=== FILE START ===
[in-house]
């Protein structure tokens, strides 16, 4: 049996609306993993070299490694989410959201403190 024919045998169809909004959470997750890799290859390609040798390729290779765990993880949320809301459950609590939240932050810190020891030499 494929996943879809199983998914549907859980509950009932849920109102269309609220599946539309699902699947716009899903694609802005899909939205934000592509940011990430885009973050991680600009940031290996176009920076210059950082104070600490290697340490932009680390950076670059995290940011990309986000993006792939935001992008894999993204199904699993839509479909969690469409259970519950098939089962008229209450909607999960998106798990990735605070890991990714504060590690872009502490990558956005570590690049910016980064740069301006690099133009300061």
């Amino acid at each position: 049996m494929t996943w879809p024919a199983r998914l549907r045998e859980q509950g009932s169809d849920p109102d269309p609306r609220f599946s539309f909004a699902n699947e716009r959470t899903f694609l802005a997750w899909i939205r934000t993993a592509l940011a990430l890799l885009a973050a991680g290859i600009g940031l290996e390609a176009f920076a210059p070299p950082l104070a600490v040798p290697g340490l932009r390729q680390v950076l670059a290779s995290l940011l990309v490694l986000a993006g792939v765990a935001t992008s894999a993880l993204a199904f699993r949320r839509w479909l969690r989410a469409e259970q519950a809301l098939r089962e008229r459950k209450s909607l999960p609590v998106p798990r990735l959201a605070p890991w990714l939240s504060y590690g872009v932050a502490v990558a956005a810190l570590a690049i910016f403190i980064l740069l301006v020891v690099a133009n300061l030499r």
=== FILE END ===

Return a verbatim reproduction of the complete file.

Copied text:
[in-house]
């Protein structure tokens, strides 16, 4: 049996609306993993070299490694989410959201403190 024919045998169809909004959470997750890799290859390609040798390729290779765990993880949320809301459950609590939240932050810190020891030499 494929996943879809199983998914549907859980509950009932849920109102269309609220599946539309699902699947716009899903694609802005899909939205934000592509940011990430885009973050991680600009940031290996176009920076210059950082104070600490290697340490932009680390950076670059995290940011990309986000993006792939935001992008894999993204199904699993839509479909969690469409259970519950098939089962008229209450909607999960998106798990990735605070890991990714504060590690872009502490990558956005570590690049910016980064740069301006690099133009300061």
């Amino acid at each position: 049996m494929t996943w879809p024919a199983r998914l549907r045998e859980q509950g009932s169809d849920p109102d269309p609306r609220f599946s539309f909004a699902n699947e716009r959470t899903f694609l802005a997750w899909i939205r934000t993993a592509l940011a990430l890799l885009a973050a991680g290859i600009g940031l290996e390609a176009f920076a210059p070299p950082l104070a600490v040798p290697g340490l932009r390729q680390v950076l670059a290779s995290l940011l990309v490694l986000a993006g792939v765990a935001t992008s894999a993880l993204a199904f699993r949320r839509w479909l969690r989410a469409e259970q519950a809301l098939r089962e008229r459950k209450s909607l999960p609590v998106p798990r990735l959201a605070p890991w990714l939240s504060y590690g872009v932050a502490v990558a956005a810190l570590a690049i910016f403190i980064l740069l301006v020891v690099a133009n300061l030499r």